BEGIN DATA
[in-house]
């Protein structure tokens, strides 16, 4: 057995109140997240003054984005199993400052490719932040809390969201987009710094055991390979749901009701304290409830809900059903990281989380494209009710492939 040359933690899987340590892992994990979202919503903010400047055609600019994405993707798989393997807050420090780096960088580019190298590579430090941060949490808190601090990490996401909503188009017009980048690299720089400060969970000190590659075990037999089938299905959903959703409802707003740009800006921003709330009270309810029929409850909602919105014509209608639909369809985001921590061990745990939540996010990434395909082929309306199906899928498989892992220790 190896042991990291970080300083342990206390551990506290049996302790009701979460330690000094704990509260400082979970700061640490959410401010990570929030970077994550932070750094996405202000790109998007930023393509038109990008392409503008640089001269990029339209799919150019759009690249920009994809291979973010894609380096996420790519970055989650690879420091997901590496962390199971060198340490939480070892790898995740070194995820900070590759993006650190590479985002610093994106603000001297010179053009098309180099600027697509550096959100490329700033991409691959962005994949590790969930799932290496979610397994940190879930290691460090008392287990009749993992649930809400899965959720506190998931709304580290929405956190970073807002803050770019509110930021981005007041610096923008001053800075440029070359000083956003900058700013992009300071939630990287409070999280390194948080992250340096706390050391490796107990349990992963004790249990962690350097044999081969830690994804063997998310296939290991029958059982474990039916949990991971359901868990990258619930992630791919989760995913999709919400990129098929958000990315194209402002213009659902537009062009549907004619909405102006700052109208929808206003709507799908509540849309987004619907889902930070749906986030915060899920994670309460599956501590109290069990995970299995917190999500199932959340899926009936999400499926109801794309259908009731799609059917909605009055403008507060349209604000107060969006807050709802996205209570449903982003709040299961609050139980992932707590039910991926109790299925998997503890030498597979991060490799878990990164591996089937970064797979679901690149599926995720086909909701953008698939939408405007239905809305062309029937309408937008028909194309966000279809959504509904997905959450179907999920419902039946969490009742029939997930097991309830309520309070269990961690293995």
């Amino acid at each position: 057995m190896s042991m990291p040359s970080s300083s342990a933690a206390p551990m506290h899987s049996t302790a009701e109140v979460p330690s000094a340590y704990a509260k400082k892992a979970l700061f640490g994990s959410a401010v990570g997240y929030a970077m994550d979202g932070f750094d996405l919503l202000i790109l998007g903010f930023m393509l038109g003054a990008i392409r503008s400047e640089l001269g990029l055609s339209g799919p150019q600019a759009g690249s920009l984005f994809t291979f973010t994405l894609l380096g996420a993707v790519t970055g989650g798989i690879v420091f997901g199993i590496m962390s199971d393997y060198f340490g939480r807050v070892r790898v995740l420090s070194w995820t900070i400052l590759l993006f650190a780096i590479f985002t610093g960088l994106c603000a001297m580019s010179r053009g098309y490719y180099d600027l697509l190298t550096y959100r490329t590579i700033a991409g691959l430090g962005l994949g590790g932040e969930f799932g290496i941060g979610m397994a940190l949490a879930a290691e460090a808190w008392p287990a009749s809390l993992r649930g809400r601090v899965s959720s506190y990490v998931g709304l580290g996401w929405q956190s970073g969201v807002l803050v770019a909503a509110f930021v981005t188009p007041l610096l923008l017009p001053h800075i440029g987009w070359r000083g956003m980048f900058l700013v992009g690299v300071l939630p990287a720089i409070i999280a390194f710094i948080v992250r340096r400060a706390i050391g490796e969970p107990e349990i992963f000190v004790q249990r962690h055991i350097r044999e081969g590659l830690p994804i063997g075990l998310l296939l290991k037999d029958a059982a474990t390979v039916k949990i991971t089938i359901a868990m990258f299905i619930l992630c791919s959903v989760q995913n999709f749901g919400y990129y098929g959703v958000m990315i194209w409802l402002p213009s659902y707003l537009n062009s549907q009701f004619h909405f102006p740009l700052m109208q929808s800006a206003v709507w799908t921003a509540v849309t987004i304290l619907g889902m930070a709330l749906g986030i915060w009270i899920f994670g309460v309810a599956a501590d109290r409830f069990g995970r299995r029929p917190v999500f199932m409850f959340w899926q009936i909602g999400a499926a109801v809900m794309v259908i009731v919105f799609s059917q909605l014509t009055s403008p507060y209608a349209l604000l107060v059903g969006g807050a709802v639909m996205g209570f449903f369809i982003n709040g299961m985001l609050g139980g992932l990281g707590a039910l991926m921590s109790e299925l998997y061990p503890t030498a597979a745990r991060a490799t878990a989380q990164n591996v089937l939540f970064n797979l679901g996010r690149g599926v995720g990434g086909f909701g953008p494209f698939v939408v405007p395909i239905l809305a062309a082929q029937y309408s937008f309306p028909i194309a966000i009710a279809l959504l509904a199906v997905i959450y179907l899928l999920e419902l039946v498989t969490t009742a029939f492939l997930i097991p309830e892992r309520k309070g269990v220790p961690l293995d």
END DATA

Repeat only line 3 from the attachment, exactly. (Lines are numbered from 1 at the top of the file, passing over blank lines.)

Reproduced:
């Amino acid at each position: 057995m190896s042991m990291p040359s970080s300083s342990a933690a206390p551990m506290h899987s049996t302790a009701e109140v979460p330690s000094a340590y704990a509260k400082k892992a979970l700061f640490g994990s959410a401010v990570g997240y929030a970077m994550d979202g932070f750094d996405l919503l202000i790109l998007g903010f930023m393509l038109g003054a990008i392409r503008s400047e640089l001269g990029l055609s339209g799919p150019q600019a759009g690249s920009l984005f994809t291979f973010t994405l894609l380096g996420a993707v790519t970055g989650g798989i690879v420091f997901g199993i590496m962390s199971d393997y060198f340490g939480r807050v070892r790898v995740l420090s070194w995820t900070i400052l590759l993006f650190a780096i590479f985002t610093g960088l994106c603000a001297m580019s010179r053009g098309y490719y180099d600027l697509l190298t550096y959100r490329t590579i700033a991409g691959l430090g962005l994949g590790g932040e969930f799932g290496i941060g979610m397994a940190l949490a879930a290691e460090a808190w008392p287990a009749s809390l993992r649930g809400r601090v899965s959720s506190y990490v998931g709304l580290g996401w929405q956190s970073g969201v807002l803050v770019a909503a509110f930021v981005t188009p007041l610096l923008l017009p001053h800075i440029g987009w070359r000083g956003m980048f900058l700013v992009g690299v300071l939630p990287a720089i409070i999280a390194f710094i948080v992250r340096r400060a706390i050391g490796e969970p107990e349990i992963f000190v004790q249990r962690h055991i350097r044999e081969g590659l830690p994804i063997g075990l998310l296939l290991k037999d029958a059982a474990t390979v039916k949990i991971t089938i359901a868990m990258f299905i619930l992630c791919s959903v989760q995913n999709f749901g919400y990129y098929g959703v958000m990315i194209w409802l402002p213009s659902y707003l537009n062009s549907q009701f004619h909405f102006p740009l700052m109208q929808s800006a206003v709507w799908t921003a509540v849309t987004i304290l619907g889902m930070a709330l749906g986030i915060w009270i899920f994670g309460v309810a599956a501590d109290r409830f069990g995970r299995r029929p917190v999500f199932m409850f959340w899926q009936i909602g999400a499926a109801v809900m794309v259908i009731v919105f799609s059917q909605l014509t009055s403008p507060y209608a349209l604000l107060v059903g969006g807050a709802v639909m996205g209570f449903f369809i982003n709040g299961m985001l609050g139980g992932l990281g707590a039910l991926m921590s109790e299925l998997y061990p503890t030498a597979a745990r991060a490799t878990a989380q990164n591996v089937l939540f970064n797979l679901g996010r690149g599926v995720g990434g086909f909701g953008p494209f698939v939408v405007p395909i239905l809305a062309a082929q029937y309408s937008f309306p028909i194309a966000i009710a279809l959504l509904a199906v997905i959450y179907l899928l999920e419902l039946v498989t969490t009742a029939f492939l997930i097991p309830e892992r309520k309070g269990v220790p961690l293995d």